Urged by a member of the university's most revered family to rely on faith and love, 244 Oklahoma Baptist University graduates received their diplomas during OBU's Centennial Spring Commencement on Saturday, May 15.
Before an overflow audience of more than 1,800 in OBU's John Wesley Raley Chapel, the graduates heard from the son of the chapel's namesake. Dr. John Wesley Raley Jr. grew up on the university's campus while his father was OBU president from 1934-61.
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The elder Raley's presidential tenure is the longest in the university's 100-year history. The younger Raley, a 1954 OBU graduate, recalled how his parents arrived at an institution "on the brink" of collapse in the midst of the Great Depression.
"Through dust, debt, depression and war, my father and my mother ... by sheer determination, enormous energy, armed by boundless faith, kept this school alive," Raley said. "Today, this incredible story of OBU is part of your tradition."
Raley compared current events with the struggles OBU faced during his childhood. Relating advances in navigational tools - from his use of a sextant in the 1950s to his wife's use of a GPS today - he told the graduates, "it is a given, therefore, that you already know, generally, the fix we're in."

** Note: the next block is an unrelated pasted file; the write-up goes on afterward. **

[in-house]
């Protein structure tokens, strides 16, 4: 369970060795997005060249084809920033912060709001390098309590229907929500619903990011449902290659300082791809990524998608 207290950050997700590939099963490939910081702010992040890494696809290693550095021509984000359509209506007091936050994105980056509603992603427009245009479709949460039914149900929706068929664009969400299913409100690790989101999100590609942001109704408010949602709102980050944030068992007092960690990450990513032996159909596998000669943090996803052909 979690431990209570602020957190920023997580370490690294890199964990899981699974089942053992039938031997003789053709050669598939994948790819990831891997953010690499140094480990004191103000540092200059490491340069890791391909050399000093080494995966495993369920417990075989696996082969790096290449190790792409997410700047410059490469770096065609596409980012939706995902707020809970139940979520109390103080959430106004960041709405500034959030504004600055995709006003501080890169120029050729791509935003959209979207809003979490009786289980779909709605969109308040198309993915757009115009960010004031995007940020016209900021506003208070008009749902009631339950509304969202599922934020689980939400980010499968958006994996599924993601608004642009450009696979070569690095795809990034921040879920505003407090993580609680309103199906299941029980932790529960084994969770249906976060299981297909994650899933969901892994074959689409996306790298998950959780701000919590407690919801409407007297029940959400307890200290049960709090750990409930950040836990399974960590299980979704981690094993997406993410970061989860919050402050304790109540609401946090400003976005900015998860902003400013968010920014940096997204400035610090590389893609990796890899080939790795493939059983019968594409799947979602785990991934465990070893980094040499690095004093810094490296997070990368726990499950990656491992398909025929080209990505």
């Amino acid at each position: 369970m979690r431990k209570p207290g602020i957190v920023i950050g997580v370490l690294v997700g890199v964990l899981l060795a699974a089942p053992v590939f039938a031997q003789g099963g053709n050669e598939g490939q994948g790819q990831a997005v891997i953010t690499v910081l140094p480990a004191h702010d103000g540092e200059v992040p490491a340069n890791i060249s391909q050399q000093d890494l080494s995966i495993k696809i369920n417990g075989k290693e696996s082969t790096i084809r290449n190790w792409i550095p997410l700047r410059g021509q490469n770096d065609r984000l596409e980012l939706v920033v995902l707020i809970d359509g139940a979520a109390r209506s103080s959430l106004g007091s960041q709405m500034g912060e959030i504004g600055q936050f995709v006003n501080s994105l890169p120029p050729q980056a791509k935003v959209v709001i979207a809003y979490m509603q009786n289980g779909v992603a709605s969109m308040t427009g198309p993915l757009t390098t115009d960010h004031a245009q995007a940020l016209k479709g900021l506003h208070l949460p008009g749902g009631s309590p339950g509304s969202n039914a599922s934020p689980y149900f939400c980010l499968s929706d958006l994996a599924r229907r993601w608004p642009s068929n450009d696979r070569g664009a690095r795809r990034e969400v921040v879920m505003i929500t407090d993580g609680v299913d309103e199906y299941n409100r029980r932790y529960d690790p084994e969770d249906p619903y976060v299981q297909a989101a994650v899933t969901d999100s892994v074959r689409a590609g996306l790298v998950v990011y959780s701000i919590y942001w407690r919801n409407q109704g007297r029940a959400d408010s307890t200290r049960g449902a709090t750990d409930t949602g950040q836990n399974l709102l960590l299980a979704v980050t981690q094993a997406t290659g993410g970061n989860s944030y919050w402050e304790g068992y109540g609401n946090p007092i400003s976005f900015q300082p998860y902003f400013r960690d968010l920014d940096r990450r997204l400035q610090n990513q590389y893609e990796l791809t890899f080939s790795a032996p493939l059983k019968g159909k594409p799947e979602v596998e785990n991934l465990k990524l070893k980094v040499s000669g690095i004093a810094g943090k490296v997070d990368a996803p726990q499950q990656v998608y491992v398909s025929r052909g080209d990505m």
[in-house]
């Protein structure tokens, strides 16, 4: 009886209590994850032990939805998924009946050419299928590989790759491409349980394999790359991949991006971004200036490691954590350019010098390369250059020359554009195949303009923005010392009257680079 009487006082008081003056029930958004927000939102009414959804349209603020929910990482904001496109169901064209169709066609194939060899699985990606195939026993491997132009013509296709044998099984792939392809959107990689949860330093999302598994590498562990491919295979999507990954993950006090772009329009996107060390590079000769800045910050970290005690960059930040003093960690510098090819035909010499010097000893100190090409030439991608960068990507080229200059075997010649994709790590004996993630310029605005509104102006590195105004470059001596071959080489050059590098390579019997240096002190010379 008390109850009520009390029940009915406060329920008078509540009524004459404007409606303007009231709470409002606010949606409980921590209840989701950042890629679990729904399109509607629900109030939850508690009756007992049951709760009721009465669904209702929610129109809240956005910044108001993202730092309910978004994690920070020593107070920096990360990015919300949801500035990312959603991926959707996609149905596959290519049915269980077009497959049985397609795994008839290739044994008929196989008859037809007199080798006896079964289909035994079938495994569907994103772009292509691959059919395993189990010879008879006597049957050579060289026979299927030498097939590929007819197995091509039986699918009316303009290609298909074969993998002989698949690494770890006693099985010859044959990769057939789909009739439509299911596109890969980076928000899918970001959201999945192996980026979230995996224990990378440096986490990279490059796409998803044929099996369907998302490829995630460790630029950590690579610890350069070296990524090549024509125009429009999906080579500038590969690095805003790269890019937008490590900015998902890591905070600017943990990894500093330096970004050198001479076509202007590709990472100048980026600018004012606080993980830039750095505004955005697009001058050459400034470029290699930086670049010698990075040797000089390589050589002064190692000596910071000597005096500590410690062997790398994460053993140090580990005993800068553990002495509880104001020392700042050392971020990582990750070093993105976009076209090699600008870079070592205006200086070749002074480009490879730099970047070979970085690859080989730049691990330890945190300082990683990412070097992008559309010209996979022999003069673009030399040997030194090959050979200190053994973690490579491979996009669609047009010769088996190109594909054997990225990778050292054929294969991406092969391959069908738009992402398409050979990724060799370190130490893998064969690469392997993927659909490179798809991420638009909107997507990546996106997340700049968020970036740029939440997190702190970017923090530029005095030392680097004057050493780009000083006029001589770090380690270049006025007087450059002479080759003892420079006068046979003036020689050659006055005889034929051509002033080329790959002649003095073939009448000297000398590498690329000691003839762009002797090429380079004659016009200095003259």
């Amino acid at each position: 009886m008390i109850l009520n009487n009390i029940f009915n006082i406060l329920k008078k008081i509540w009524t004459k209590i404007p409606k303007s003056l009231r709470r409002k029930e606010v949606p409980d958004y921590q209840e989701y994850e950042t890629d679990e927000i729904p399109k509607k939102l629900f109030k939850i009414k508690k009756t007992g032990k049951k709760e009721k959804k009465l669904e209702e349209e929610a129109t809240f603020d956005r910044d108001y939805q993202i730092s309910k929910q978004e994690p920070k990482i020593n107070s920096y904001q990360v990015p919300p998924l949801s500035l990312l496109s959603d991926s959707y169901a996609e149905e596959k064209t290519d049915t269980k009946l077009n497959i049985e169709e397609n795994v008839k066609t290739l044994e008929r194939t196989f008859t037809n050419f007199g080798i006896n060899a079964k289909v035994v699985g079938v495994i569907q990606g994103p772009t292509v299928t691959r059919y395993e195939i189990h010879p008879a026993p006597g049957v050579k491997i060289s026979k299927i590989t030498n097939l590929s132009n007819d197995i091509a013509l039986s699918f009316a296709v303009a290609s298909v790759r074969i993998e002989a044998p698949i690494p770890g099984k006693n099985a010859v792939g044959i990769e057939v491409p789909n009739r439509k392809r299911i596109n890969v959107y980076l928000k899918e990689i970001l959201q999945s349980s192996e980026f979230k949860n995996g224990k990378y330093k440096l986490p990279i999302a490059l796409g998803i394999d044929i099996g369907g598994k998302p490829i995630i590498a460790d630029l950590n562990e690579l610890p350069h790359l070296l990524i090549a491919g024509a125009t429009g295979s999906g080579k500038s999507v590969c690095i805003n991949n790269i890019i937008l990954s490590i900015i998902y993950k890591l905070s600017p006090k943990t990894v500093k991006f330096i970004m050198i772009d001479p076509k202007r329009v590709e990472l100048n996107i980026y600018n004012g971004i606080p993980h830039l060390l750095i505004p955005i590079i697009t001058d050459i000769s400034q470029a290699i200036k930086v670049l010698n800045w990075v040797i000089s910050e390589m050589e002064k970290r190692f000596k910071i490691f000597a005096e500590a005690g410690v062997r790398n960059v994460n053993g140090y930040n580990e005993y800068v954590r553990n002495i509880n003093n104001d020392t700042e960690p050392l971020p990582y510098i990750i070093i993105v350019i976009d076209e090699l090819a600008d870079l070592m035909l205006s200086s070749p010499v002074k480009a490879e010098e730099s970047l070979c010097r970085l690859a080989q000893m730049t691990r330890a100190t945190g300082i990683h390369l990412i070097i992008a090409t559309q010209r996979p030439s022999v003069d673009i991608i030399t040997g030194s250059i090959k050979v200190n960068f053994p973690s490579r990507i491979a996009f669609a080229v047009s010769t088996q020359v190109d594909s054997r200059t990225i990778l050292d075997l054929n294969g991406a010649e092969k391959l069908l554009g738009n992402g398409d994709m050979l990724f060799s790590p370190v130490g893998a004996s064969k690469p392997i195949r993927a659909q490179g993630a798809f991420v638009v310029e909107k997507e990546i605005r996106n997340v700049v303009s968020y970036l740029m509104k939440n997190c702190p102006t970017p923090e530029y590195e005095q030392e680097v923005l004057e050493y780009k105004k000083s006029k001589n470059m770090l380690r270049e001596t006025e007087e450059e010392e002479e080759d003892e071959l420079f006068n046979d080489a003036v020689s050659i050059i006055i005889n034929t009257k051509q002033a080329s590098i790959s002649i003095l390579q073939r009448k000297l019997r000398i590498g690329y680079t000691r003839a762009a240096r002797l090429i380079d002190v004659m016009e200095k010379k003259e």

Citing the global economy, national debt, unrest in the Middle East, political correctness, and media coverage of celebrity news as examples of modern problems, Raley said there are "two twin towers of strength, two immutable, everlasting, rock solid, omnipresent sources of strength for this generation and beyond."
The former U.S. attorney for the eastern district of Oklahoma drew from American history to stress the strength of faith.
"There is much that is right about America," Raley said. America is unique among the nations of the world. We should unapologetically take justified pride in the unique nature of our country.